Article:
Friday, August 3, 2012

Standard Farmer's Almanac 1905 excerpts, Part 2

Following on the heels of yesterday's post, here are some more intriguing tidbits from the Standard Farmer's Almanac of 1905...

  • In an advertisement, Mica Axle Grease is lauded because it "prevents hot boxes and vexatious days." And clearly those are two things we would like to prevent. The grease was available in tin boxes, buckets, kegs, barrels and half barrels.
  • A short article features the headline "Timber Cut by Electricity" and states the following: "A new and interesting method of cutting trees was experimented upon recently in the forests of France which may prove to be of great commercial value. A platinum wire is charged with a heavy current of electricity to a white heat, and is then used like a saw. The process takes about one-eighth the time of an ordinary saw, no sawdust is produced, and the carbonization caused by the heated wire acts as a slight preservative to the end of the timber."
  • The monthly national weather forecasts throughout the almanac tend to be quite ominous. March, for example, calls for "stormy, destructive conditions," "disasters," "disastrous gales," "electrical storms," "heavy frosts," and "danger of floods in the Upper Ohio and Susquehanna Rivers."1 Here's the full outlook for March 1905:

  • In a section about medical emergencies, the following "Tests of Death" are given: "Hold mirror to mouth. If living, moisture will gather. Push pin into flesh. If dead the hole will remain, if alive it will close up."
  • The feng shui of 1905 is related in this excerpt from the section titled "Colors in Living-Room Should Harmonize":
    "The woodwork and floors of the living-room may be of mahogany color, the walls olive, the ceiling a suggestion of olive,2 and the rug green or terra-cotta, or a mixture of green, terra-cotta, old blue and yellow. The furniture may be of any dark wood. ... Cushions for chairs in dark green would harmonize, as would a couch cover in terra-cotta, old gold or green."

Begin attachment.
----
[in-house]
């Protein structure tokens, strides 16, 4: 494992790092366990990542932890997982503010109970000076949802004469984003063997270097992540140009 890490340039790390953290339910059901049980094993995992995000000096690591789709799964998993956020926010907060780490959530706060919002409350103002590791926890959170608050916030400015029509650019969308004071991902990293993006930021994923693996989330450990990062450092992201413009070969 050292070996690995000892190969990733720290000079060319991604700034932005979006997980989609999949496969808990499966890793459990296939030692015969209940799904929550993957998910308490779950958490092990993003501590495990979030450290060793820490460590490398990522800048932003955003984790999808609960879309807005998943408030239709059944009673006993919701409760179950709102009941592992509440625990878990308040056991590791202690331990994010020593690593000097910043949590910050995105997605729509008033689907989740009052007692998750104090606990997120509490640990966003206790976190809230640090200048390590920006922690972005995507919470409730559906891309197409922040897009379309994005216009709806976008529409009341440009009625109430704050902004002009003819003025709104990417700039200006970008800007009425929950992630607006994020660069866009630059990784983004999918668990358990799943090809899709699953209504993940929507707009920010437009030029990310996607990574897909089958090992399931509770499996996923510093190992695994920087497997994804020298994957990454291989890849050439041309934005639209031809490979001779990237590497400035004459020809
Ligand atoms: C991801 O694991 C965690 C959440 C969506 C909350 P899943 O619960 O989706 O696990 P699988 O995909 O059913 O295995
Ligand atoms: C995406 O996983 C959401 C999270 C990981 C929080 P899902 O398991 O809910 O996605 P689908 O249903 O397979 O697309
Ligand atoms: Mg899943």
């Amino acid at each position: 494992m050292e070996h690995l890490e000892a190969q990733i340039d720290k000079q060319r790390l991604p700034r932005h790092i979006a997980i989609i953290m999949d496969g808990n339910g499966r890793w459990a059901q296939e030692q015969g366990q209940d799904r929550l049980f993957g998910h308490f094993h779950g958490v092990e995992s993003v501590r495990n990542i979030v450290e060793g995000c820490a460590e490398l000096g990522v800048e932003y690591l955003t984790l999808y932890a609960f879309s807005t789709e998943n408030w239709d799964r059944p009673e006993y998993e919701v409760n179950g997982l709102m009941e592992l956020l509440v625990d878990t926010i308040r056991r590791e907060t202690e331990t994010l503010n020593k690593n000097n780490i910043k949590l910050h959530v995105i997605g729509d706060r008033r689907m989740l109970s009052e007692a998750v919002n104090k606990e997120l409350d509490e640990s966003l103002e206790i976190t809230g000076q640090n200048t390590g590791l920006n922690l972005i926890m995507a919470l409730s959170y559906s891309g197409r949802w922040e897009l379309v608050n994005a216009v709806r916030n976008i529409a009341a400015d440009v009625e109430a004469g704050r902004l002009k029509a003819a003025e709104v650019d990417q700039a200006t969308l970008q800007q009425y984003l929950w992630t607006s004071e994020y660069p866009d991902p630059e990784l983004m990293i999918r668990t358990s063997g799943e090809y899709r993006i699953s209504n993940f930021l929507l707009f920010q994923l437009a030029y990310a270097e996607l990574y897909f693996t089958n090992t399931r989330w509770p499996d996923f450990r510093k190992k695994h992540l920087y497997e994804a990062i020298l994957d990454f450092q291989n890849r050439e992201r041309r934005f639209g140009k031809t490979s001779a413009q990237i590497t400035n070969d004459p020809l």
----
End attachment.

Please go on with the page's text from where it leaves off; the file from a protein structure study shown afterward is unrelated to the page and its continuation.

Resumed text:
• A section titled "Correct Masculine Dress Chart for All Occasions" breaks down those potential occasions in the following way:
    • Day Weddings, Afternoon Calls, Receptions and Matinees
    • Evening Weddings, Balls, Receptions, Formal Dinners and Theater
    • Informal Dinner, Club, Stag and At-Home Dinner
    • Business and Morning Wear
    • Wheeling, Golf or Outing
    • Afternoon Teas, Shows, Etc.
    • Church
    Something tells me this portion of the almanac was not targeted toward your average Nebraska farmer.
  • The amazing Continental Ointment is advertised as being suitable for "cuts, bites, sore shoulders, bruises, galls, burns, scalds, scratches, barb wire cuts, sprains, etc., and for all diseases of the hoof — cracks, corns, hardness, dryness, and brittleness."
  • Finally, it is amusing, here in 2012, to read this section from a 1905 almanac titled "It is Amazing How People Lived in 1800, judged from modern standpoints":
    "Half of them dwelt in log huts. Window glass was a luxury even in coast towns. Some people used oil paper; others had simple openings in the walls, which in winter were closed with plank split from logs. The iron stove was a positive luxury; the furnace was unheard of. Great fireplaces supplied heat, but could not keep these huts comfortable in winter."